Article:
Quarter Life Crisis

The world according to Sven-S. Porst

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251 words

Big cities with loads of people living there face the challenge of providing space for the people to live in. If the city was built on a big scale with high buildings and accordingly wide roads, it is a problem that you can’t reasonably have a road every fifty metres or so as that’d just use a load of space for the roads. So you end up having blocks of houses with an empty square in the middle of them. Which is wasting quite a lot of precious space as well. So people came up with the idea of just building houses in the middle of those blocks to use the space more completely.

I keep being fascinated by that. And it’s done a lot in Berlin, where you’ll frequently see a house which you’d expect to have twenty flats have fifty doorbells. With the extra thirty ones belonging to the ‘Hinterhaus’. You’ll enter through the same front door but walk through the house and the garden to the next one to get there. And I imagine it’s quite a good place to live in as well – being right in town but not exposed to the noise of a street right in front of your room.

Blocks with four rows of houses in Berlin (Image from Google Earth)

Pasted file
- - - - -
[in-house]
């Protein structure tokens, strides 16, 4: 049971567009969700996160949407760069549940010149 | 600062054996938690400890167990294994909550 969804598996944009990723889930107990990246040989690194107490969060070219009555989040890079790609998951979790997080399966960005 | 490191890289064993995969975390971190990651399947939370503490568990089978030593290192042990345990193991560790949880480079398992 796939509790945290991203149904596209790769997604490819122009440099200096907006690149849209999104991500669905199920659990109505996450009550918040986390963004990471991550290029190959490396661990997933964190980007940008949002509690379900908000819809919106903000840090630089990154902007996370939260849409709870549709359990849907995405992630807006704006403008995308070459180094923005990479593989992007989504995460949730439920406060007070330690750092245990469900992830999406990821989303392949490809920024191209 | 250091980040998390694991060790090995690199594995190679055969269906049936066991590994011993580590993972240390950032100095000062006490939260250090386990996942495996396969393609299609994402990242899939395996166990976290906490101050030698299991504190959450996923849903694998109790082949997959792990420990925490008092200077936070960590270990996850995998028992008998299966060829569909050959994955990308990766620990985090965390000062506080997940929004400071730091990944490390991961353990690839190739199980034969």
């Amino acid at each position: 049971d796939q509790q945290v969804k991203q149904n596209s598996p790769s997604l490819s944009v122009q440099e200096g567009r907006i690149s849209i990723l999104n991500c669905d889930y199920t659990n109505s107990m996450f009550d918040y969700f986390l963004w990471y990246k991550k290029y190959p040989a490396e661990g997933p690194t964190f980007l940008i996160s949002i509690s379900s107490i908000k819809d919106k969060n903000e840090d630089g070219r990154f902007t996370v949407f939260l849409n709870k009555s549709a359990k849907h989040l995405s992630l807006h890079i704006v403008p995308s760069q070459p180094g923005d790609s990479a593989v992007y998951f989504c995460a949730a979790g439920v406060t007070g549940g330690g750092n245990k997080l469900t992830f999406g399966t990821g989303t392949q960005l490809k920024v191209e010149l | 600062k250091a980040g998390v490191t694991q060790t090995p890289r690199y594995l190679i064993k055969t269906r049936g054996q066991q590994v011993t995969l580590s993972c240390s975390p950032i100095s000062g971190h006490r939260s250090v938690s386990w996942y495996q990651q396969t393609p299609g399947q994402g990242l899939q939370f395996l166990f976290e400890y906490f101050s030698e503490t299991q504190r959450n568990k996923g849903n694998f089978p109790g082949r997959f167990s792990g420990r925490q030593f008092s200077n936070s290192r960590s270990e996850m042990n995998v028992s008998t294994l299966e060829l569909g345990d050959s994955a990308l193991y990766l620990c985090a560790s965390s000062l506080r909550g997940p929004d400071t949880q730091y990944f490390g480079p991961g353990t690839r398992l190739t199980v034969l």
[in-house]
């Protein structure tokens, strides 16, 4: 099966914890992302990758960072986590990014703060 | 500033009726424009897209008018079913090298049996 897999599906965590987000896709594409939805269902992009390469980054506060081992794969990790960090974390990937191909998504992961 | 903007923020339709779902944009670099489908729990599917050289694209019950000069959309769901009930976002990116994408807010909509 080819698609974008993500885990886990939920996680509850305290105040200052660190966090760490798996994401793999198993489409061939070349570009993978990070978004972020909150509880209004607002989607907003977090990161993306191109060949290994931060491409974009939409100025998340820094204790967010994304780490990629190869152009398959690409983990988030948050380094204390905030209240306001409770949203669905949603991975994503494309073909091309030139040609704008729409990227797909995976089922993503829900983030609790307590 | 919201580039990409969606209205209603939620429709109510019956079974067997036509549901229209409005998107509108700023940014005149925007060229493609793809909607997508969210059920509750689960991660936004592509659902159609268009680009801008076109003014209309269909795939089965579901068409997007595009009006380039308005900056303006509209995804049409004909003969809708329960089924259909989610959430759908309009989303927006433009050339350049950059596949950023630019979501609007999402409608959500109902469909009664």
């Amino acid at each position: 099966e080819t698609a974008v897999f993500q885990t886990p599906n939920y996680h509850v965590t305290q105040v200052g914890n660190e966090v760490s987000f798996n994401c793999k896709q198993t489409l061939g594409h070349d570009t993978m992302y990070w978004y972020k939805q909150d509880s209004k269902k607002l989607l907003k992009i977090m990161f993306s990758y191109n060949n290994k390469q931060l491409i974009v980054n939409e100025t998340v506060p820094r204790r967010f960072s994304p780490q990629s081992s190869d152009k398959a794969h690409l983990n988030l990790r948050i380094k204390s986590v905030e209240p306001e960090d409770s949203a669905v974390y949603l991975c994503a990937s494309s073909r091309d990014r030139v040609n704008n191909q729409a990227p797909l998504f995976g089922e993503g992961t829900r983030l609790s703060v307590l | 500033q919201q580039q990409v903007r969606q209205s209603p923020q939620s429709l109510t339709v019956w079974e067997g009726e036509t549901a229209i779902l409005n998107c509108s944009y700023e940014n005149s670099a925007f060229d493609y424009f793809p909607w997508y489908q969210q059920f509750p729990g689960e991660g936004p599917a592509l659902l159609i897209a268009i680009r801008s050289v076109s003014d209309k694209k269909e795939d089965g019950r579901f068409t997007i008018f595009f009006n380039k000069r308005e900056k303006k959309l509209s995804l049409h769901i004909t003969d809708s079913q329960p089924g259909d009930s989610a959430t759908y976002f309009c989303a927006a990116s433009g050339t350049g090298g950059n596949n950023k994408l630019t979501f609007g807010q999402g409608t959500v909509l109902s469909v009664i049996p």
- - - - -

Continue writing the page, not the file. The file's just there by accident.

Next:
In some blocks there are so many houses between two streets that they really look like a world of their own. Hundreds of people must be living there.

Block with many houses inside it in Berlin (Image from Google Earth)

Thanks to Google Earth for the Images and the not-quite-competent positioning of the streets on the photos.

February 20, 2006, 1:44


Comment by Dave2: User icon

Every time I run across clever wordplay in other languages, it makes me regret that I am not more of a linguist.

“Hinterhaus,” if I am not mistaken, would translate into “House Behind” (or “Behind the House”) would it not?

I’d imagine here it would be “Hiddenhouse” or something like that.

February 20, 2006, 15:35

Comment by ssp: User icon

Yeah that’s pretty much it.

Perhaps a bit more like back-house or rear-house (Hintertür, for example is back-door).

But it’s not really a wordplay… just a serious German word.

Next we go for the front-rows, sidecars and underbellies :)

I found some related discussion here. It seems to be a bit of a local thing, not many cities seem to have them. My guess would be large cities with big blocks and wide roads. Paris perhaps? Will have to Google Earth around a bit…

February 20, 2006, 16:12

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